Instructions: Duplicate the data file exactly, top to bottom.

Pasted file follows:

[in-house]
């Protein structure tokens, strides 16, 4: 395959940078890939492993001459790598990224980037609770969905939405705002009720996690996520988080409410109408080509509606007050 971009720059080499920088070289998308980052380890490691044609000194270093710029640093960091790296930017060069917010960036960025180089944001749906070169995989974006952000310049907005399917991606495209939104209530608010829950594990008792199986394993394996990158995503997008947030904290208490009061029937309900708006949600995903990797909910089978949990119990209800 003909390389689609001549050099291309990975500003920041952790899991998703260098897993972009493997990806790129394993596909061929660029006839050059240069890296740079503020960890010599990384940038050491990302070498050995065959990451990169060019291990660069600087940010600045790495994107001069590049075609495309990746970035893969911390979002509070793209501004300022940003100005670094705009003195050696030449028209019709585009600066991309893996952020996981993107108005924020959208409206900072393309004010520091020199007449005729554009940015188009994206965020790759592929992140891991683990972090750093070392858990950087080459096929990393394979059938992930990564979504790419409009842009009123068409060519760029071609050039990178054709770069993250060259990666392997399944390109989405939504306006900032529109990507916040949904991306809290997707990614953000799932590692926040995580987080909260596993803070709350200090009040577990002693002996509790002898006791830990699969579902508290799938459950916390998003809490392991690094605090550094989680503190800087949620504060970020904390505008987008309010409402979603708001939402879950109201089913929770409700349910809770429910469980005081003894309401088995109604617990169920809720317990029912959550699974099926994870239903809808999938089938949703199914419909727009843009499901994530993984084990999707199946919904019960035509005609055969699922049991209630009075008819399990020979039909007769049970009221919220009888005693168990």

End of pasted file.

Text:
[in-house]
């Protein structure tokens, strides 16, 4: 395959940078890939492993001459790598990224980037609770969905939405705002009720996690996520988080409410109408080509509606007050 971009720059080499920088070289998308980052380890490691044609000194270093710029640093960091790296930017060069917010960036960025180089944001749906070169995989974006952000310049907005399917991606495209939104209530608010829950594990008792199986394993394996990158995503997008947030904290208490009061029937309900708006949600995903990797909910089978949990119990209800 003909390389689609001549050099291309990975500003920041952790899991998703260098897993972009493997990806790129394993596909061929660029006839050059240069890296740079503020960890010599990384940038050491990302070498050995065959990451990169060019291990660069600087940010600045790495994107001069590049075609495309990746970035893969911390979002509070793209501004300022940003100005670094705009003195050696030449028209019709585009600066991309893996952020996981993107108005924020959208409206900072393309004010520091020199007449005729554009940015188009994206965020790759592929992140891991683990972090750093070392858990950087080459096929990393394979059938992930990564979504790419409009842009009123068409060519760029071609050039990178054709770069993250060259990666392997399944390109989405939504306006900032529109990507916040949904991306809290997707990614953000799932590692926040995580987080909260596993803070709350200090009040577990002693002996509790002898006791830990699969579902508290799938459950916390998003809490392991690094605090550094989680503190800087949620504060970020904390505008987008309010409402979603708001939402879950109201089913929770409700349910809770429910469980005081003894309401088995109604617990169920809720317990029912959550699974099926994870239903809808999938089938949703199914419909727009843009499901994530993984084990999707199946919904019960035509005609055969699922049991209630009075008819399990020979039909007769049970009221919220009888005693168990």